definitely take for regular toilet breaks after every nap, food, play, drink, every half hour or so. treat and praise with lot of excitement every time pup goes outside. at least in this weather you can spend most of the day in the garden and therefore be on hand to reward any wees/poos immediately

personally i didnt use a crate and i didnt leave to cry. both my pups were toilet trained in a few days so had access to us in the rest of the house from an early age. i actually think this made them more confident. i couldnt bear to see a young pup in a urine soaked bed crying.

midori1999 Sun 24-Apr-11 12:14:57

Crate training is as much for the dog's well being as the owners convenience. How many puppies do you think have ended up at the vets with serious problems because they have chewed/swallowed something they shouldn't have? Something that people assume is normal for puppies, but really doesn't have to be and can be fatal.

As for puppies needing to be near their Mums, I have reared enough puppies to know that Mum soon decides when she is going to ignore their cries and not go to them if they are crying and it's well before 8 weeks old. I allow my bitches free access to their puppies and by around 5 weeks they do not want to spend the night with or even near them and will often ignore tham at times despite that and they are all excellent Mums. I also crate train my puppies and make sure that each puppy spends time away from both Mum and it's litter mates, especially in the period leading up to them leaving me and given new owners advice on what to do when they take the puppy home (crate at night, preferably downstairs, radio on, hot water bottle in crate and blanket/toys which had been left with me to collect litter smells in there also) and not one puppy has cried for more than a couple of minutes of the first night in it's new home. I believe breeders do play a big part in how a pup settles once it has moved.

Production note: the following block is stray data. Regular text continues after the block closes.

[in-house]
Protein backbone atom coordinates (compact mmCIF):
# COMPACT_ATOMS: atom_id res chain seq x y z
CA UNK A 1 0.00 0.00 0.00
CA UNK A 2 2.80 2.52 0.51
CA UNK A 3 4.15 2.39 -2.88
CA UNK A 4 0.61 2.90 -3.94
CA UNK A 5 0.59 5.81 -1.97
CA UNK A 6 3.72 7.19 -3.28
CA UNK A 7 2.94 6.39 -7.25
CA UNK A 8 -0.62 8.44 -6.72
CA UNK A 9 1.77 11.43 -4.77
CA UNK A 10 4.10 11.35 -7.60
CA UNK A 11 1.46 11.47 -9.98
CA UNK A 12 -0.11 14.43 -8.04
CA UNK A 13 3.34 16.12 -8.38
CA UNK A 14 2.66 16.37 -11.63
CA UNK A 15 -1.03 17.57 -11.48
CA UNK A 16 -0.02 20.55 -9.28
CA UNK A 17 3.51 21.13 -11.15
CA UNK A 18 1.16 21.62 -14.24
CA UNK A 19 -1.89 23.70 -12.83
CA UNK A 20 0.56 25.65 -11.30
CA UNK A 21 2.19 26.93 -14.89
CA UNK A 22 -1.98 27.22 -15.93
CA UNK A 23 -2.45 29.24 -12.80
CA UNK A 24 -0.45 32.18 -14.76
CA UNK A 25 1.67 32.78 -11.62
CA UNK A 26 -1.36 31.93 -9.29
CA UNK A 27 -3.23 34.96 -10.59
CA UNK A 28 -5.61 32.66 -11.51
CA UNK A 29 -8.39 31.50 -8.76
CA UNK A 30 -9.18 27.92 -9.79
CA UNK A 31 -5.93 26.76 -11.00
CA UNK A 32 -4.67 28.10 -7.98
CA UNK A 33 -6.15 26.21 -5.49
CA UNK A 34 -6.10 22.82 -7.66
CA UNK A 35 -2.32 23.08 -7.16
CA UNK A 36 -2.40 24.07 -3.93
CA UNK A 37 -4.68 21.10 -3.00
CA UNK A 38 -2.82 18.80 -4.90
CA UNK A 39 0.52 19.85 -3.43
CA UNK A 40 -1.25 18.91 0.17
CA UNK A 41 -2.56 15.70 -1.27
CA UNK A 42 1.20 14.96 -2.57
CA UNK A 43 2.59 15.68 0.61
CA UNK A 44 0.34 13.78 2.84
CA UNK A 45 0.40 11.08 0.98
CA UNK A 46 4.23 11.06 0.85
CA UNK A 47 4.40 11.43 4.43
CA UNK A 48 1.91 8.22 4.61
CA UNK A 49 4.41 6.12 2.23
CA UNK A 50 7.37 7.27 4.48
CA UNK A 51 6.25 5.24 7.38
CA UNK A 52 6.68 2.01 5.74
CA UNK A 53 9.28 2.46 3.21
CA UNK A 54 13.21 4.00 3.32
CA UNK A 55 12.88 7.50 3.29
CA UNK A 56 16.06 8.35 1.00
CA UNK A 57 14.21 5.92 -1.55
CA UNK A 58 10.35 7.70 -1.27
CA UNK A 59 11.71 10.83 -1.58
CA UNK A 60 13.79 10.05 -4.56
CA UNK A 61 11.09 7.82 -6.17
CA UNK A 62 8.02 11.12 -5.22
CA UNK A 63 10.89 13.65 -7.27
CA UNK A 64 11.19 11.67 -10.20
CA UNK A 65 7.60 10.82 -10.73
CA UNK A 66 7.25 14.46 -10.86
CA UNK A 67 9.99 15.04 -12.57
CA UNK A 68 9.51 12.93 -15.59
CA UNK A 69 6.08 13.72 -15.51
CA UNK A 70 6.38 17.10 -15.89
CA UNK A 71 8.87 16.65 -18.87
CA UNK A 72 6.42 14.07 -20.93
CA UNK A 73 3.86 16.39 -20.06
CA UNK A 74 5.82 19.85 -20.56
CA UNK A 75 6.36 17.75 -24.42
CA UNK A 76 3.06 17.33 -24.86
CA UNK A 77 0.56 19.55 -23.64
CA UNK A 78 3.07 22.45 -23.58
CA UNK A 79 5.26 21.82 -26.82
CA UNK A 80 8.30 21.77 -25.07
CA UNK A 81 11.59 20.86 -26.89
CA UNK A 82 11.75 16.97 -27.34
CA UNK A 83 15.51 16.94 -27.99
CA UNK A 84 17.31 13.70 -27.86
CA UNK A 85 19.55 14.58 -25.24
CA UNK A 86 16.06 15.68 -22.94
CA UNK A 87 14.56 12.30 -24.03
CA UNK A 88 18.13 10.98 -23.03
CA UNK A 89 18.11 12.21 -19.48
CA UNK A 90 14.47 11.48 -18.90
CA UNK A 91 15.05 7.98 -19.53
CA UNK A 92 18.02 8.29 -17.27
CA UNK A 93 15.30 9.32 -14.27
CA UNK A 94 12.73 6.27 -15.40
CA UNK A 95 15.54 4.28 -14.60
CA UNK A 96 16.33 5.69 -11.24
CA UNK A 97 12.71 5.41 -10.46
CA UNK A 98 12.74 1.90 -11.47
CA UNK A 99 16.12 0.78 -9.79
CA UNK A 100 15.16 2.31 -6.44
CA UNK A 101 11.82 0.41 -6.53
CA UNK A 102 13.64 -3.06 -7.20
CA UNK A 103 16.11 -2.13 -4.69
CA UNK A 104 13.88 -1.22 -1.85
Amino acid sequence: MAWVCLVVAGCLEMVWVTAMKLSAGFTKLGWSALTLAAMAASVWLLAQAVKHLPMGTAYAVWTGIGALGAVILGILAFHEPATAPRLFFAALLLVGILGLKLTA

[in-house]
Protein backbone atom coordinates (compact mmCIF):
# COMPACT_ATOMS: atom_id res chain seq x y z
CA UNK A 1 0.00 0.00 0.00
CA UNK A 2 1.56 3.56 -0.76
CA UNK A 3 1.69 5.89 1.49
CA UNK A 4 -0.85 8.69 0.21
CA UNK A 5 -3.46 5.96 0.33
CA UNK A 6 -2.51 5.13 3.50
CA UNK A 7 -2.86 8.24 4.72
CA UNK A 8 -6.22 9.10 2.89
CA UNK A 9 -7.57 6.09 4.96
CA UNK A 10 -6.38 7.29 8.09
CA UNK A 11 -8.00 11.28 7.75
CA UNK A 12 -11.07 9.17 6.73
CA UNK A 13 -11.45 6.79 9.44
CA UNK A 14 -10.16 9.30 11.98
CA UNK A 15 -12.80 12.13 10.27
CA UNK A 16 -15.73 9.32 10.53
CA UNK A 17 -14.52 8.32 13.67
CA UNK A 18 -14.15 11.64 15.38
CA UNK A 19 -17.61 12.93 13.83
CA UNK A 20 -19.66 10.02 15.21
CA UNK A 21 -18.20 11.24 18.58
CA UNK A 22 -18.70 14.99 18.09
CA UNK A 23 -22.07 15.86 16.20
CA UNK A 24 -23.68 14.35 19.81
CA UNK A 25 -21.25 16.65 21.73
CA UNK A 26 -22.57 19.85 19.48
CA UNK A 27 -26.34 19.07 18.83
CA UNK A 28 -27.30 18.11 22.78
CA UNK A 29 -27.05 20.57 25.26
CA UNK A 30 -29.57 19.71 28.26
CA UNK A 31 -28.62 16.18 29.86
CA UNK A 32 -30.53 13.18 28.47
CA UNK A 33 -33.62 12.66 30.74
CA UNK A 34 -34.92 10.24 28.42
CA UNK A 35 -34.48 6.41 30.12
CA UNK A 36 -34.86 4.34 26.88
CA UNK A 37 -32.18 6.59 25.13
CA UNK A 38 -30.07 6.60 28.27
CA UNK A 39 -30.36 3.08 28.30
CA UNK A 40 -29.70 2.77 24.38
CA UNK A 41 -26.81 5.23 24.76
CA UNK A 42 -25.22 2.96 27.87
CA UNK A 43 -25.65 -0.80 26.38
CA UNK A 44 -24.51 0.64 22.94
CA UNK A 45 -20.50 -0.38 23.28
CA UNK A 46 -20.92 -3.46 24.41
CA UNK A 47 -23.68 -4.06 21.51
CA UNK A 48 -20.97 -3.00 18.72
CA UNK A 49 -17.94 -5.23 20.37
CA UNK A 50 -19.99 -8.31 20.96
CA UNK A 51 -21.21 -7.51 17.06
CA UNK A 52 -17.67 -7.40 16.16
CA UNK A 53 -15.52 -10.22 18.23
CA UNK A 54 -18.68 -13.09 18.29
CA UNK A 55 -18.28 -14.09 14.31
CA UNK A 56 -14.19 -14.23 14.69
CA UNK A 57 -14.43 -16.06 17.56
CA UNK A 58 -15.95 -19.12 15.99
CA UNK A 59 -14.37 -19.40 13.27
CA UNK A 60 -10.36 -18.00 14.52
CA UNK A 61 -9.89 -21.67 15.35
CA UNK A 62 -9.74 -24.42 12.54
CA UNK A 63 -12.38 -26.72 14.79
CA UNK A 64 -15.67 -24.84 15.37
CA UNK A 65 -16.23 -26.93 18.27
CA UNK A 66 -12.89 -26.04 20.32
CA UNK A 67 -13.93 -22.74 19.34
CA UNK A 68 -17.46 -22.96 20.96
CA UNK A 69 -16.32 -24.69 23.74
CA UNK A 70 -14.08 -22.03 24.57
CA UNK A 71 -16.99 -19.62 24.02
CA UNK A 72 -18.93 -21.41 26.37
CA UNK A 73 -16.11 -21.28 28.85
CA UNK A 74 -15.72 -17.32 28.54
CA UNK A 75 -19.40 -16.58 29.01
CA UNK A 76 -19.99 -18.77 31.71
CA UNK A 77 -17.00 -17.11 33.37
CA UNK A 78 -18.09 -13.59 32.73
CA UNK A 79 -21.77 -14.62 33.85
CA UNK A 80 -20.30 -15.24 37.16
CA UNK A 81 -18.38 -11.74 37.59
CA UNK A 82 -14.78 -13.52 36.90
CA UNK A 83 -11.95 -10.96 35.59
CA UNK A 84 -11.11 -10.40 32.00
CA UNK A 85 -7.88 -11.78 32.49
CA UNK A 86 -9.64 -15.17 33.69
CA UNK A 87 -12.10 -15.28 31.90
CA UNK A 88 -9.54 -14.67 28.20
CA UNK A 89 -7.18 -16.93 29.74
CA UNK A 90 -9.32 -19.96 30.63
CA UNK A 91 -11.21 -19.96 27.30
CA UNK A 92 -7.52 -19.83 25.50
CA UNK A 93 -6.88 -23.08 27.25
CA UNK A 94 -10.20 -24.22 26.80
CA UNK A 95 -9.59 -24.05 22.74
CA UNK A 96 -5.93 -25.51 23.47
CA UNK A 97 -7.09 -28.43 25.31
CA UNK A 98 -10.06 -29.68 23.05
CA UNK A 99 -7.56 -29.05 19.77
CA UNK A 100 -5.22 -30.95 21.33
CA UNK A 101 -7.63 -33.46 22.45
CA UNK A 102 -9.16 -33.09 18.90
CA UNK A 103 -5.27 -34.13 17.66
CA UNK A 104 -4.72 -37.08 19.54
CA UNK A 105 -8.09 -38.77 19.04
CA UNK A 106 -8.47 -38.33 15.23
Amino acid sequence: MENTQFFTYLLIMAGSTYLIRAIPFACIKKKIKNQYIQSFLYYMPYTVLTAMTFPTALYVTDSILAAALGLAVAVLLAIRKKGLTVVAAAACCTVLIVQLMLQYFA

OP if you are not happy leaving her to cry, then that is fine, look at my first post above with how to deal with this and crate training without much crying at all.

midori1999 Sun 24-Apr-11 12:17:51

Just to add, I strongly suspect one of the reasons she is now crying so much is that you went to her in the first place when she cried, so have already made it worse for you and her.

It is very, very important to remember that puppies are not babies and do not need to be treated as such. An older dog with seperation anxiety is a miserable and insecure one and sadly (although I have no doubt at all you have the best intentions) I think this is what you are setting yourself up for.